Like all precons, this deck has plenty of room for modification. I would find space for Aether Burst. I also like Mogg Flunkies, and would try to find a spot for them. There are tons of good creatures to choose from in Red/Green that have at least a three defense, so you can always find something interesting for the deck. You can even run flyers like Giant Dustwasp or Dragon Whelp.
I came up with this idea for one of the six original precons when I saw a set of Moo Cows all in a row in the Stronghold common box at the store.
Abe’s Precon #2 — The Morph Control Deck
1 Mystical Teachings
1 Aerial Caravan
2 Aphetto Exterminator
1 Mahamoti Djinn
2 Silent Specter
3 Riptide Survivor
2 Krovikan Rot
1 Mind Games
2 Dream Cache
2 Oppressive Will
3 Spell Blast
3 Snuff Out
1 Syphon Soul
3 Lonely Sandbar
3 Barren Moor
This is the precon with the most rares, clocking in at five (two Specters, Djinn, Deflection, and Caravan). I pulled out a couple of traditional Black/Blue control cards, like Spite/Malice and Mystical Teachings, and then built this deck from that core.
Without hard and cheap counters like Hinder or Cancel or Counterspell, I had to rely on more difficult cards. Complicate, the single Spite/Malice, Oppressive Will, and Spell Blast are the counters of choice for this deck.
This is an area that is easy to upgrade. Add hard and cheap counters, from Undermine to Dissipate, in order to make the deck better immediately. Remember that these decks are often going to be played in multiplayer, so countermagic isn’t as useful there as it is here. Still, this deck will want to counter as appropriate.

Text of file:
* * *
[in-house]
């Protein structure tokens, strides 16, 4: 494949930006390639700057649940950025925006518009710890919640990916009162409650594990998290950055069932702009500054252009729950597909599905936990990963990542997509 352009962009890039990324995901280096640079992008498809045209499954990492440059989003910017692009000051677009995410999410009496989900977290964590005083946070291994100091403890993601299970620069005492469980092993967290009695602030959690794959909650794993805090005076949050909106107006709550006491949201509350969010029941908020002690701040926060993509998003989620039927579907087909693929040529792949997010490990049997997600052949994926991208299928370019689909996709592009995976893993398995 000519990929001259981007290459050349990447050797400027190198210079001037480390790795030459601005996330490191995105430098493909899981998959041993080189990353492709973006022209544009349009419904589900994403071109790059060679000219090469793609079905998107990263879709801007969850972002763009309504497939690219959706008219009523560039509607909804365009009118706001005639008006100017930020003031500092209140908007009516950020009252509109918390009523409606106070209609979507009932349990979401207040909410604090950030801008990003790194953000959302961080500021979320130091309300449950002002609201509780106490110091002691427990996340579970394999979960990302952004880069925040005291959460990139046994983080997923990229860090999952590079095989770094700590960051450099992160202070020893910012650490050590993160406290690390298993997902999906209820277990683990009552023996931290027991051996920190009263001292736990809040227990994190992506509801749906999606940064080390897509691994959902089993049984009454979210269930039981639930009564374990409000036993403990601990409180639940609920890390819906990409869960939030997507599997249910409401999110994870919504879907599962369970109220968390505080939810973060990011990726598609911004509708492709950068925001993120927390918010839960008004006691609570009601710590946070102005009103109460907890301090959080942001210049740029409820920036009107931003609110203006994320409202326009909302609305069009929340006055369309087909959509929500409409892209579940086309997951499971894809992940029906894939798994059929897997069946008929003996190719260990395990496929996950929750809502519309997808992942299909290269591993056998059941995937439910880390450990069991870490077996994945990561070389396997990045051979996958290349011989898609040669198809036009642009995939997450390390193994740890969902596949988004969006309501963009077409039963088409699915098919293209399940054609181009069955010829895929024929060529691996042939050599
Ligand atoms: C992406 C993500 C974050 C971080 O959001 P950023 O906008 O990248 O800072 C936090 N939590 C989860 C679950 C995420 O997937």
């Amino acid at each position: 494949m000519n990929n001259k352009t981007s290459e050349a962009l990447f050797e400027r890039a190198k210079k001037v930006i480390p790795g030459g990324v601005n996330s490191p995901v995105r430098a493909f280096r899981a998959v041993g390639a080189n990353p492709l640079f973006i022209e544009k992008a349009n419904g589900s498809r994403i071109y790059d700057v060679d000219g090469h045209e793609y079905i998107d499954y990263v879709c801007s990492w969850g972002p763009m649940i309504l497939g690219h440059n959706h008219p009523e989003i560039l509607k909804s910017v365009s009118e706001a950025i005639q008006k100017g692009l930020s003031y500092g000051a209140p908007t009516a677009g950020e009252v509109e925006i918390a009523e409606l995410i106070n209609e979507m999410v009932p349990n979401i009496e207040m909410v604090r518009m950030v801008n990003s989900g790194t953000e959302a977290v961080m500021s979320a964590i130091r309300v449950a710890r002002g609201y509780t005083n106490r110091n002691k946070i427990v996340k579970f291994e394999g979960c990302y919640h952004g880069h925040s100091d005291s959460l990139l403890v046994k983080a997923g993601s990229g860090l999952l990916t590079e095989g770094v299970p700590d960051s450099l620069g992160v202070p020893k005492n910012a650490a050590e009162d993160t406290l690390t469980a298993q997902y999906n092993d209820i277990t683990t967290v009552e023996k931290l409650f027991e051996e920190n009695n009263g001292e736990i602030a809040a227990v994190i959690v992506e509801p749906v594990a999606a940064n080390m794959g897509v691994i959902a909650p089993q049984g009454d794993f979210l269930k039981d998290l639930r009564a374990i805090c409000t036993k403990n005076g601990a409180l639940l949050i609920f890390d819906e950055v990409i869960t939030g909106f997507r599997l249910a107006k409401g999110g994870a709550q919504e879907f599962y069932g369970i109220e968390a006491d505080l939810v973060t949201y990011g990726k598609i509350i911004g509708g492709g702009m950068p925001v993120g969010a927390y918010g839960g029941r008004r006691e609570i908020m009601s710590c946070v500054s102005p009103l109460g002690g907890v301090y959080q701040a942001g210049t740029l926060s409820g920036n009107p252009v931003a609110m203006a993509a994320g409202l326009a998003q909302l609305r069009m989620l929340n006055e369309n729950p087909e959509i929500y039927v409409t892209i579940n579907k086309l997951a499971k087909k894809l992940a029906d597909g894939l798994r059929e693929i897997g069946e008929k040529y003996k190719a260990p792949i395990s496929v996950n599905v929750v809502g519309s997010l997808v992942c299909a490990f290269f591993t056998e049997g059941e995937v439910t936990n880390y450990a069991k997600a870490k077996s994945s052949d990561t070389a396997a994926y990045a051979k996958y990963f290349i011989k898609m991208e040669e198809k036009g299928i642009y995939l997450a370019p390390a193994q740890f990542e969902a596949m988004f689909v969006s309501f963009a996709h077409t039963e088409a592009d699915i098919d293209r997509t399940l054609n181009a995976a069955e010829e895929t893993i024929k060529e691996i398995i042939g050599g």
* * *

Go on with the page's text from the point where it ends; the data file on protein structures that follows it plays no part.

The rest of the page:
The deck uses various morph creatures to draw, kill, or play havoc with opponents. The Exterminator will kill creatures, and note that its ability is particularly good against Moo Cows, who don’t like it when their friends wither up.
Willbender is an obvious choice, and the store had three so I put them in. Since we can’t have great countermagic, I thought the next best thing was to play some misdirection. Note that the presence of the Deflection as a rare was for this very reason.
The Silent Specters are the single largest non-Djinn, non-Bird flyers in the environment. They can be morphed as a surprise or merely played as a big beater in the skies. Either way, they have some serious value.
Without classic ways of drawing cards, like Fact or Fiction, Brainstorm, Concentrate, or Deep Analysis, I had to be tricky. You’ll find Riptide Survivor to be a handy way of drawing some cards after discarding chaff.